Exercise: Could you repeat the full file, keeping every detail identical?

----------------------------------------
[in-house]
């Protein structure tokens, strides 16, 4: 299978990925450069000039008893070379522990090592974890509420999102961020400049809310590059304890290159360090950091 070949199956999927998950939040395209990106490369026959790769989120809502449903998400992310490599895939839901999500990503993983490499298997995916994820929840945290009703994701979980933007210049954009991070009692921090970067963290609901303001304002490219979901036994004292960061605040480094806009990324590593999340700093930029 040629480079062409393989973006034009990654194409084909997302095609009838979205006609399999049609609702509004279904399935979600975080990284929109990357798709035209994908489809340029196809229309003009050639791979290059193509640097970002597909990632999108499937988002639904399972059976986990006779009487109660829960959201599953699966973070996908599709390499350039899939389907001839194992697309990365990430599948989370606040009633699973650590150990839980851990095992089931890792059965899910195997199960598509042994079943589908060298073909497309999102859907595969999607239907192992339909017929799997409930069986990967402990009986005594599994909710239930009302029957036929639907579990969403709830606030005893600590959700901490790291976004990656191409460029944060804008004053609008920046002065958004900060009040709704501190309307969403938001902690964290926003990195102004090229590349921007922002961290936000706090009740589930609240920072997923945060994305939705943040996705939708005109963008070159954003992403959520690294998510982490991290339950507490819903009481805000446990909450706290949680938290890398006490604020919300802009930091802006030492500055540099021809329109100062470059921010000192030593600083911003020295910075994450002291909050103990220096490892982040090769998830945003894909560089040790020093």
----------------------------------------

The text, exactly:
[in-house]
């Protein structure tokens, strides 16, 4: 299978990925450069000039008893070379522990090592974890509420999102961020400049809310590059304890290159360090950091 070949199956999927998950939040395209990106490369026959790769989120809502449903998400992310490599895939839901999500990503993983490499298997995916994820929840945290009703994701979980933007210049954009991070009692921090970067963290609901303001304002490219979901036994004292960061605040480094806009990324590593999340700093930029 040629480079062409393989973006034009990654194409084909997302095609009838979205006609399999049609609702509004279904399935979600975080990284929109990357798709035209994908489809340029196809229309003009050639791979290059193509640097970002597909990632999108499937988002639904399972059976986990006779009487109660829960959201599953699966973070996908599709390499350039899939389907001839194992697309990365990430599948989370606040009633699973650590150990839980851990095992089931890792059965899910195997199960598509042994079943589908060298073909497309999102859907595969999607239907192992339909017929799997409930069986990967402990009986005594599994909710239930009302029957036929639907579990969403709830606030005893600590959700901490790291976004990656191409460029944060804008004053609008920046002065958004900060009040709704501190309307969403938001902690964290926003990195102004090229590349921007922002961290936000706090009740589930609240920072997923945060994305939705943040996705939708005109963008070159954003992403959520690294998510982490991290339950507490819903009481805000446990909450706290949680938290890398006490604020919300802009930091802006030492500055540099021809329109100062470059921010000192030593600083911003020295910075994450002291909050103990220096490892982040090769998830945003894909560089040790020093």